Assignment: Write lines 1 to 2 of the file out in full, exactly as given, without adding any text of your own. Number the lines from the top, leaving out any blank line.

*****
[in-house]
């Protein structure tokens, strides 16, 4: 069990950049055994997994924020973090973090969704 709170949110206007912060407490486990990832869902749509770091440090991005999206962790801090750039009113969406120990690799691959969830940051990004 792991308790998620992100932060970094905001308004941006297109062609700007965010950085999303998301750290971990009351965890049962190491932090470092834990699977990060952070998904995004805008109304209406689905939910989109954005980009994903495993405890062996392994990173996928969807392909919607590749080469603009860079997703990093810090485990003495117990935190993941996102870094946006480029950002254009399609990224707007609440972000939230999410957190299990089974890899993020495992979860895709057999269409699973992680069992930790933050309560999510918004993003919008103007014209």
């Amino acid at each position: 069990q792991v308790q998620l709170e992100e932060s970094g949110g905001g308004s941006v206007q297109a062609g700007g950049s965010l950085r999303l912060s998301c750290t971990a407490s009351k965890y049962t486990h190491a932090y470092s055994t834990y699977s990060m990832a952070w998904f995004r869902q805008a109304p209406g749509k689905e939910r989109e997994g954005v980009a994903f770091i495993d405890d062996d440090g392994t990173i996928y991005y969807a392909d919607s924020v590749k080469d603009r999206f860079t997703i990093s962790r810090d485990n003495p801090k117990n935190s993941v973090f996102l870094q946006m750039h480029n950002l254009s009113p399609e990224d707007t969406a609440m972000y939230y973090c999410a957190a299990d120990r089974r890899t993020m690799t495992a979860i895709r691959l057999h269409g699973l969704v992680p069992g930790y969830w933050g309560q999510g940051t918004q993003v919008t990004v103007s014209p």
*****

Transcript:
[in-house]
């Protein structure tokens, strides 16, 4: 069990950049055994997994924020973090973090969704 709170949110206007912060407490486990990832869902749509770091440090991005999206962790801090750039009113969406120990690799691959969830940051990004 792991308790998620992100932060970094905001308004941006297109062609700007965010950085999303998301750290971990009351965890049962190491932090470092834990699977990060952070998904995004805008109304209406689905939910989109954005980009994903495993405890062996392994990173996928969807392909919607590749080469603009860079997703990093810090485990003495117990935190993941996102870094946006480029950002254009399609990224707007609440972000939230999410957190299990089974890899993020495992979860895709057999269409699973992680069992930790933050309560999510918004993003919008103007014209």